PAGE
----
• If a facility is receiving an appliance that has had the refrigerant removed, the source of that appliance provides a signed verification statement that the refrigerant has been removed according to EPA minimum standards (above).

U.S. EPA requires that persons recovering refrigerant from equipment certify to EPA that they have acquired recovery equipment and that they are complying with the applicable requirements of the federal regulations addressing refrigerant requirements. The certification must be signed by the owner of the equipment or another responsible facility representative and sent to the EPA regional office. If the salvage yard is only disposing of small appliances, they are not required to obtain technician certification.

Stormwater Discharge Permit

The stormwater discharge permit system was put in place because stormwater runoff picks up pollutants such as oil, antifreeze, etc. on equipment and spills on or in the ground. The contaminated stormwater can pollute lakes and streams. As a result, the 1987 amendments to the Clean Water Act required the United States Environmental Protection Agency (U.S. EPA) to address storm water runoff. See 40CFR 122.49 (

As a result U.S. EPA has developed a multi-sector general stormwater permit requirement for specific industry categories. Automobile salvage yards are one of the industry groups covered under this permit requirement. Each of the Great Lakes states administers the stormwater permit program on behalf of U.S. EPA.

Stormwater contamination is one of the primary environmental concerns at automotive salvage facilities. The pollutants of greatest concern from salvage activities are sediment (suspended solids), especially in unpaved facilities, automobile fluids (fuel, antifreeze, hydraulic fluid, transmission fluid, brake fluid, and power steering fluid) and metals (lead, iron, mercury and aluminum).

The best way to comply with the terms and conditions of these permits is through pollution prevention. By controlling or eliminating the opportunity for stormwater to be contaminated by the salvage yard facility, the less cost and effort will be involved with compliance. Additionally, pollution prevention activities will reduce the risk of a costly enforcement action against the salvage yard.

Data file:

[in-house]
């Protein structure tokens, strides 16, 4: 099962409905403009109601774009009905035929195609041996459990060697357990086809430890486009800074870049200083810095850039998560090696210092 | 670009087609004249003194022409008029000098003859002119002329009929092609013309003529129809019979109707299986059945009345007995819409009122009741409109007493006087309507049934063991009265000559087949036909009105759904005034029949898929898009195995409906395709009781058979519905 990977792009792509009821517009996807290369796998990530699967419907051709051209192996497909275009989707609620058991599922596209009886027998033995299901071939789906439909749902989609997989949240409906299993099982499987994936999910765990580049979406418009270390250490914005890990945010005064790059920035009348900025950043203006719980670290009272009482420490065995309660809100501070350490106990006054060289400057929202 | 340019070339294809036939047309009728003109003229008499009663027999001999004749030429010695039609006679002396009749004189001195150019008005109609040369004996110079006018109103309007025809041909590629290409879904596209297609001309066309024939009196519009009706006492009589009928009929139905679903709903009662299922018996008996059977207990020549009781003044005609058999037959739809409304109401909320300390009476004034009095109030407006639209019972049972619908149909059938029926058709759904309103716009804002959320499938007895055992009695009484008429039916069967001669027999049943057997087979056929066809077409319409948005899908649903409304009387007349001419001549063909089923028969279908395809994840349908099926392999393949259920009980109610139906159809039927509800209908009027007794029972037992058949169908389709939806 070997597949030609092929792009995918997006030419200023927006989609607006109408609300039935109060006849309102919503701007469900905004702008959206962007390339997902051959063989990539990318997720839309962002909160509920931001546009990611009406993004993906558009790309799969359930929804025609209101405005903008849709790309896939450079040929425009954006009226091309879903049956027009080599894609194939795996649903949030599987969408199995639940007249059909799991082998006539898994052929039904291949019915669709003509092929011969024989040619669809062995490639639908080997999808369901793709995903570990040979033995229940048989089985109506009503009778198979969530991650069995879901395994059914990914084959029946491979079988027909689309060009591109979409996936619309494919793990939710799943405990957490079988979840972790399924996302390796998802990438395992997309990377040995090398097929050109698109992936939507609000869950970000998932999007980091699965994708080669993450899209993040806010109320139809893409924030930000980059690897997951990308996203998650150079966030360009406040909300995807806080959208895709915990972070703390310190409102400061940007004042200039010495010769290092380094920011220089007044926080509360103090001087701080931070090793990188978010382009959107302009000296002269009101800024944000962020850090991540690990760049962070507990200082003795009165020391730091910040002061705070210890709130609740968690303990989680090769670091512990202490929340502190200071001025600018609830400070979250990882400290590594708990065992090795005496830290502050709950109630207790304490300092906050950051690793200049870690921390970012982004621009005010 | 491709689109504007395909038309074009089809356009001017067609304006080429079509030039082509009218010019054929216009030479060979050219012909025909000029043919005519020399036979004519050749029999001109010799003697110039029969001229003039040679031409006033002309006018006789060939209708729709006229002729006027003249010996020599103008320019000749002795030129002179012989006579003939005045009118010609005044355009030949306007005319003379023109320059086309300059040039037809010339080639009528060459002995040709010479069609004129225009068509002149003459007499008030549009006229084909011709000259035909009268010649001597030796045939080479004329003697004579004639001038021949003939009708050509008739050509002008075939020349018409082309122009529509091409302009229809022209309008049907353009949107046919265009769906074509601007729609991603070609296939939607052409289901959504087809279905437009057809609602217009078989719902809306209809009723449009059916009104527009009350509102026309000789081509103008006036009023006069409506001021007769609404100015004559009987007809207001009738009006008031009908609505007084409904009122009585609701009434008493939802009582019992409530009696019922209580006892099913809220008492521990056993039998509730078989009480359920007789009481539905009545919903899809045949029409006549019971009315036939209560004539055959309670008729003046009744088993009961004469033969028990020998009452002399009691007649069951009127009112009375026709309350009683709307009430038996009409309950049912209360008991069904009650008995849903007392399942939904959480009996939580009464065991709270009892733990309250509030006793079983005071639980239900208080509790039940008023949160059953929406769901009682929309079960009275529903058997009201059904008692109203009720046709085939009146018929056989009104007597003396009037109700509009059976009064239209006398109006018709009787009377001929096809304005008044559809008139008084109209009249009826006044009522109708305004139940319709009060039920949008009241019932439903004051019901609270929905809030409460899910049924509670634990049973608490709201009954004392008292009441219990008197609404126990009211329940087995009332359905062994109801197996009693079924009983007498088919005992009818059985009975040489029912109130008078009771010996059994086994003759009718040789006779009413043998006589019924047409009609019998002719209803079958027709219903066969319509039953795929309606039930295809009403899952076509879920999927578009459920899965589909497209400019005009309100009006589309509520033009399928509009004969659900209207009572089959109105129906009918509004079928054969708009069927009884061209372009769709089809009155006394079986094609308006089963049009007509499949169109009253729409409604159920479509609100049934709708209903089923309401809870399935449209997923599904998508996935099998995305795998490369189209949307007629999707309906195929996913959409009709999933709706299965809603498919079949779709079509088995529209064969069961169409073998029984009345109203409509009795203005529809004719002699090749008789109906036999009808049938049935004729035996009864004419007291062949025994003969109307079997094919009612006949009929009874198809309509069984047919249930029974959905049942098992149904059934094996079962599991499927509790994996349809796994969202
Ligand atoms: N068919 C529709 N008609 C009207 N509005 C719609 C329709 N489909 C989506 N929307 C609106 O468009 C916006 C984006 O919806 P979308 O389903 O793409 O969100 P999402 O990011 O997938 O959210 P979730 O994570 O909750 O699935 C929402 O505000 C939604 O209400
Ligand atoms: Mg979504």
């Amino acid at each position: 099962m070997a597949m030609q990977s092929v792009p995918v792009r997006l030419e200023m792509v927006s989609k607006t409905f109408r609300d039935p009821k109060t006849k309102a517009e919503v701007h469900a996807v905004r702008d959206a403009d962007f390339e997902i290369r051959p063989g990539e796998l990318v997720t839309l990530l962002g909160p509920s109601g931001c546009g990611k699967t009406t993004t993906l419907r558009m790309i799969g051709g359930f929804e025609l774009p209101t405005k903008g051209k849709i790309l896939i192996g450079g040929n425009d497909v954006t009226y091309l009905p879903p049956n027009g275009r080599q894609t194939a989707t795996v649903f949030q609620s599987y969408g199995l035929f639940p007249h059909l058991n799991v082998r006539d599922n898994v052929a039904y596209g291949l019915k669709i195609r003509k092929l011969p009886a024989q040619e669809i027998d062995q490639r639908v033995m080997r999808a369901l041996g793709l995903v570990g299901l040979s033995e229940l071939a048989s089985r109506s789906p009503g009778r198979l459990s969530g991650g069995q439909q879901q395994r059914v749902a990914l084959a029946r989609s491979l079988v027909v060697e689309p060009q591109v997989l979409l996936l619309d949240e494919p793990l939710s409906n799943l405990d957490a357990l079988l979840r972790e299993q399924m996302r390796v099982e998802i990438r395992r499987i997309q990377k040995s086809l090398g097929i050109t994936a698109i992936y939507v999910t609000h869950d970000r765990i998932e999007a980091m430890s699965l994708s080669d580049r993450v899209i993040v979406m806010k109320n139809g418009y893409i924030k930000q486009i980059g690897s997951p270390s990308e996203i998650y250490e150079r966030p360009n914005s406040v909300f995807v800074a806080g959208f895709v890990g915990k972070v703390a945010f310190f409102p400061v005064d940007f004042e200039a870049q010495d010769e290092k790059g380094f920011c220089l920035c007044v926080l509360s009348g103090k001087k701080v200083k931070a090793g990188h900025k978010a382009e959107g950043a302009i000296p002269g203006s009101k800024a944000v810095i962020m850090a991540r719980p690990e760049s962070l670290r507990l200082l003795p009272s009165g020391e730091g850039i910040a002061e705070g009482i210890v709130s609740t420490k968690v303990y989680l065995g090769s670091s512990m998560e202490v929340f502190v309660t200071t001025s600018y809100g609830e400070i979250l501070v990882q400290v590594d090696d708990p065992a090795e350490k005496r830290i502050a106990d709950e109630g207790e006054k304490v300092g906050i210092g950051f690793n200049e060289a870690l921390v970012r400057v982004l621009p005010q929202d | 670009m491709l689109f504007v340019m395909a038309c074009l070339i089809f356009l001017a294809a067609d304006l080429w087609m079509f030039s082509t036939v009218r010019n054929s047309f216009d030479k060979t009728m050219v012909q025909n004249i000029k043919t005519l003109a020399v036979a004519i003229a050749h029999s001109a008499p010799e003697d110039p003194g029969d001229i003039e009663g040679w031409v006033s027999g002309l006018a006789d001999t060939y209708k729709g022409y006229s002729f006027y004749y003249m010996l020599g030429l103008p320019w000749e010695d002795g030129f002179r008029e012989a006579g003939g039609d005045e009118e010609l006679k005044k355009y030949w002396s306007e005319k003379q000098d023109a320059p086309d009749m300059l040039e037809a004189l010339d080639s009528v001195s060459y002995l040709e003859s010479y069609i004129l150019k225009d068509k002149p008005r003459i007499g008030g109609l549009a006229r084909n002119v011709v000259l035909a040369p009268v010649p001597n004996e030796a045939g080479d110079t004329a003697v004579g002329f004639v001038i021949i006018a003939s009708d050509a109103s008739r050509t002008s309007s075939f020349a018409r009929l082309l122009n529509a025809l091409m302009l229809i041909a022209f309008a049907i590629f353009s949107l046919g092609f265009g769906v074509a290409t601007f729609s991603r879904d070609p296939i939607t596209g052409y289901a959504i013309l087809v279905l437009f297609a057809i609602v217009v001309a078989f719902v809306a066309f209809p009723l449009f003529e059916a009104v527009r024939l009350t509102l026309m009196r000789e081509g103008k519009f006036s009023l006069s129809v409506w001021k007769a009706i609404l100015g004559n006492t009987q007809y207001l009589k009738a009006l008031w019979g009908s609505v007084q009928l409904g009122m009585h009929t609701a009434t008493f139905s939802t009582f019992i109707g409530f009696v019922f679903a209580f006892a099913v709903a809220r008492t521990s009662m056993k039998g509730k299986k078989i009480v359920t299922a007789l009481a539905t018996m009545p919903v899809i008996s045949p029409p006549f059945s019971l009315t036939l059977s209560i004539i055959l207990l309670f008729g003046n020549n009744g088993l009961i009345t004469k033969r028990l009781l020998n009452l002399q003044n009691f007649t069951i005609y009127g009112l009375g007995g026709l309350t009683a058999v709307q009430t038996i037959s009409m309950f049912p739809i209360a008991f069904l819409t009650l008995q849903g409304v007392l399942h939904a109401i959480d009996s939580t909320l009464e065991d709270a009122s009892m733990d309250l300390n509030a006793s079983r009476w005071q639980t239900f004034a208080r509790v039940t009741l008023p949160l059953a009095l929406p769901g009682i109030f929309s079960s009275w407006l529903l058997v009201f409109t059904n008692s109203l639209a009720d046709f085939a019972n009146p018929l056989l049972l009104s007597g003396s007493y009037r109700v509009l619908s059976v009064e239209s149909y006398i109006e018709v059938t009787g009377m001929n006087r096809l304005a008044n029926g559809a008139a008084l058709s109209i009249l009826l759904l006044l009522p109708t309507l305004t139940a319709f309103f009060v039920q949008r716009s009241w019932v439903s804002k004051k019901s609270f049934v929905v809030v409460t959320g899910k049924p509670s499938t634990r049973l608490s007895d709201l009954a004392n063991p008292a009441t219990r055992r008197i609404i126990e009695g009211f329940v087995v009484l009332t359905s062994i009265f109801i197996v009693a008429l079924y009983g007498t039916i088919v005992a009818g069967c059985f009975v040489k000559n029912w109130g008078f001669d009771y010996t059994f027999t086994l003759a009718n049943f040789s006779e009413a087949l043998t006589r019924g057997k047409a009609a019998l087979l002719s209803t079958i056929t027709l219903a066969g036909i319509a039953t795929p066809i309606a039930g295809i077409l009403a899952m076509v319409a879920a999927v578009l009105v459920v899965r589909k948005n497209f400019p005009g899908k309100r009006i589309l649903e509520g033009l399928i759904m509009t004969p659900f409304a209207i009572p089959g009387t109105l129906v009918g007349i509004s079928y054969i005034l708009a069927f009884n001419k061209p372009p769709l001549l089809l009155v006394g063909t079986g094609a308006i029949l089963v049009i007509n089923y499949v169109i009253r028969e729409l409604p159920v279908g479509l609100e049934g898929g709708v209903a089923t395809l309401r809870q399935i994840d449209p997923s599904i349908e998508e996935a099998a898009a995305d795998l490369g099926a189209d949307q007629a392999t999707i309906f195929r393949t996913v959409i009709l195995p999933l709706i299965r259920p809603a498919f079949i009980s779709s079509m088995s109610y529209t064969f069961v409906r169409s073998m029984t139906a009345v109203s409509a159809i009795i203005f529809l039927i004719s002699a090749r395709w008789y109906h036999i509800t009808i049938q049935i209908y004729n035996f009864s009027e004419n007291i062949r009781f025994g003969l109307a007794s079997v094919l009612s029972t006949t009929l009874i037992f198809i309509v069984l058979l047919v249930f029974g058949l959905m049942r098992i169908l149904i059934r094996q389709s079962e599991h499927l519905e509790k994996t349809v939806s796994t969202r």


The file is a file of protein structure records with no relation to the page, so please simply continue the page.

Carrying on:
See your state regulatory agency for specific information about the stormwater permitting and control program.

Local POTW Wastewater Permit

In addition to obtaining state wastewater discharge permits, many county or municipal governments require salvage yards to obtain a discharge permit. Commonly the Publicly Owned Treatment Works (POTW) administers the program. Check with your local POTW or local government office to inquire about permit requirements.

Underground Storage Tanks (UST)

If your shop maintains an underground storage tank (UST) for used oil, motor oil, or fuel (gasoline, diesel, kerosene) you are probably subject to UST regulations. Leaking USTs can contaminate groundwater. The federal requirements for UST?s are 40CFR Part 280 and 40CFR Part 281, although codification of individual state and territorial programs is found in 40 CFR Parts 282.50-282.105. The list of hazardous substances is in 40 CFR Part 302.4. See for access to the various parts of 40 CFR. For the requirements that apply to your UST, call your State or local agency.


The Topic Hub™ is a product of the Pollution Prevention Resource Exchange (P2Rx)

The Auto Salvage-Great Lakes Region Topic Hub™ was developed by:

Great Lakes Regional Pollution Prevention Roundtable
Great Lakes Regional Pollution Prevention Roundtable
Contact email:

Hub Last Updated: 8/2/2012

GLRPPR is a member of the Pollution Prevention Resource Exchange, a national network of regional information centers: NEWMOA (Northeast), WRRC (Southeast), GLRPPR (Great Lakes), ZeroWasteNet (Southwest), P2RIC (Plains), Peaks to Prairies (Mountain), WSPPN (Pacific Southwest), PPRC (Northwest).